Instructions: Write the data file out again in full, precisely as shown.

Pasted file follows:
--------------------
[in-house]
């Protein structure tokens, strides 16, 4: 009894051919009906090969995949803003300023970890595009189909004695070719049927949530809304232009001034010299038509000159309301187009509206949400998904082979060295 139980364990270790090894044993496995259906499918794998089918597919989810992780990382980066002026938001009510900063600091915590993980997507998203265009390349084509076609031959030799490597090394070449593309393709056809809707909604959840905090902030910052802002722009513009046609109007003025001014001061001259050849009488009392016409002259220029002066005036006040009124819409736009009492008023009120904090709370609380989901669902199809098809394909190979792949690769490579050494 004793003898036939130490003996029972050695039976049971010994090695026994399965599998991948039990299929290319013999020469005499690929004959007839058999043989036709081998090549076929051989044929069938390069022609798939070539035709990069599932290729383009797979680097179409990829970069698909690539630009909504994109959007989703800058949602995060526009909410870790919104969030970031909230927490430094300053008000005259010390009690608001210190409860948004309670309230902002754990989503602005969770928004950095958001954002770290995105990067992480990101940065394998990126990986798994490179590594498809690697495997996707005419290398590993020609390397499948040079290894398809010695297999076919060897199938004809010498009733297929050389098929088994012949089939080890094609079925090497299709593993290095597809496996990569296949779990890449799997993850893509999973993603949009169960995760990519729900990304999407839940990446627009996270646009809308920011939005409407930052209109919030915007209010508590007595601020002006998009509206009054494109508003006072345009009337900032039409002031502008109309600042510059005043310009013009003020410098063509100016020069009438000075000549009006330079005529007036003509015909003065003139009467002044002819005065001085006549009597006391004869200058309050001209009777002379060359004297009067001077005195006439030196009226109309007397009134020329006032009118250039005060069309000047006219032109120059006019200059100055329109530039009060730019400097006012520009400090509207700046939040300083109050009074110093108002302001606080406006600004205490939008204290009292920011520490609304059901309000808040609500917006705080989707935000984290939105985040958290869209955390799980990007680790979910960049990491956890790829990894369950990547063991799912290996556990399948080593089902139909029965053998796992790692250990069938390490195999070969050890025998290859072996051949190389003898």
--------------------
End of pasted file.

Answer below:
[in-house]
């Protein structure tokens, strides 16, 4: 009894051919009906090969995949803003300023970890595009189909004695070719049927949530809304232009001034010299038509000159309301187009509206949400998904082979060295 139980364990270790090894044993496995259906499918794998089918597919989810992780990382980066002026938001009510900063600091915590993980997507998203265009390349084509076609031959030799490597090394070449593309393709056809809707909604959840905090902030910052802002722009513009046609109007003025001014001061001259050849009488009392016409002259220029002066005036006040009124819409736009009492008023009120904090709370609380989901669902199809098809394909190979792949690769490579050494 004793003898036939130490003996029972050695039976049971010994090695026994399965599998991948039990299929290319013999020469005499690929004959007839058999043989036709081998090549076929051989044929069938390069022609798939070539035709990069599932290729383009797979680097179409990829970069698909690539630009909504994109959007989703800058949602995060526009909410870790919104969030970031909230927490430094300053008000005259010390009690608001210190409860948004309670309230902002754990989503602005969770928004950095958001954002770290995105990067992480990101940065394998990126990986798994490179590594498809690697495997996707005419290398590993020609390397499948040079290894398809010695297999076919060897199938004809010498009733297929050389098929088994012949089939080890094609079925090497299709593993290095597809496996990569296949779990890449799997993850893509999973993603949009169960995760990519729900990304999407839940990446627009996270646009809308920011939005409407930052209109919030915007209010508590007595601020002006998009509206009054494109508003006072345009009337900032039409002031502008109309600042510059005043310009013009003020410098063509100016020069009438000075000549009006330079005529007036003509015909003065003139009467002044002819005065001085006549009597006391004869200058309050001209009777002379060359004297009067001077005195006439030196009226109309007397009134020329006032009118250039005060069309000047006219032109120059006019200059100055329109530039009060730019400097006012520009400090509207700046939040300083109050009074110093108002302001606080406006600004205490939008204290009292920011520490609304059901309000808040609500917006705080989707935000984290939105985040958290869209955390799980990007680790979910960049990491956890790829990894369950990547063991799912290996556990399948080593089902139909029965053998796992790692250990069938390490195999070969050890025998290859072996051949190389003898």